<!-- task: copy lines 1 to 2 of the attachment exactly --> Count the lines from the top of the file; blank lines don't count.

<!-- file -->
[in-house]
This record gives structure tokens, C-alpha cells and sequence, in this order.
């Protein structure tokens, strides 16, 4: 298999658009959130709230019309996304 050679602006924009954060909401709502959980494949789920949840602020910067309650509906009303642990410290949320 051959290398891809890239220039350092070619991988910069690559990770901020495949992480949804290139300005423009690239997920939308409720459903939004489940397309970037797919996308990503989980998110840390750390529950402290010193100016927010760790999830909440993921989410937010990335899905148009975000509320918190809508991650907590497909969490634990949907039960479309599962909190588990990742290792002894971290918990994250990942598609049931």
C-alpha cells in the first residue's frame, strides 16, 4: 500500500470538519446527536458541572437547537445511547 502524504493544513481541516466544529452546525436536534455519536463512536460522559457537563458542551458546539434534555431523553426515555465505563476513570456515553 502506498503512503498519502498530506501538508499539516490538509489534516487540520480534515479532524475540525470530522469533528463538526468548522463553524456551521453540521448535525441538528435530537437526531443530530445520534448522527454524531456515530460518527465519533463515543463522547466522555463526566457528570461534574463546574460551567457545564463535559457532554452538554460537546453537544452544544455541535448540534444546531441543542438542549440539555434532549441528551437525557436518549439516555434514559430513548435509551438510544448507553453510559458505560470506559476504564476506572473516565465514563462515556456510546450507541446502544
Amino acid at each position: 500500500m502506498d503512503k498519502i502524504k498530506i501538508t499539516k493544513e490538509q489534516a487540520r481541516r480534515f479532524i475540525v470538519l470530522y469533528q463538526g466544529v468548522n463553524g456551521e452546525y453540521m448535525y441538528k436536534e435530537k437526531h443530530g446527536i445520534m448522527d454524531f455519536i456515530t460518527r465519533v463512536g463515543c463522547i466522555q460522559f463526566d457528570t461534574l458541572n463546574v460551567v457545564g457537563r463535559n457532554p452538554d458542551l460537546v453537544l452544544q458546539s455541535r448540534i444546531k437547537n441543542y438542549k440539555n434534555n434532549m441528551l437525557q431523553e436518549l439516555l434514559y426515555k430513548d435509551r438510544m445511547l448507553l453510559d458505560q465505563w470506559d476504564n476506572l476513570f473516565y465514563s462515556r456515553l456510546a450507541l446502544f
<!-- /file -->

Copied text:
[in-house]
This record gives structure tokens, C-alpha cells and sequence, in this order.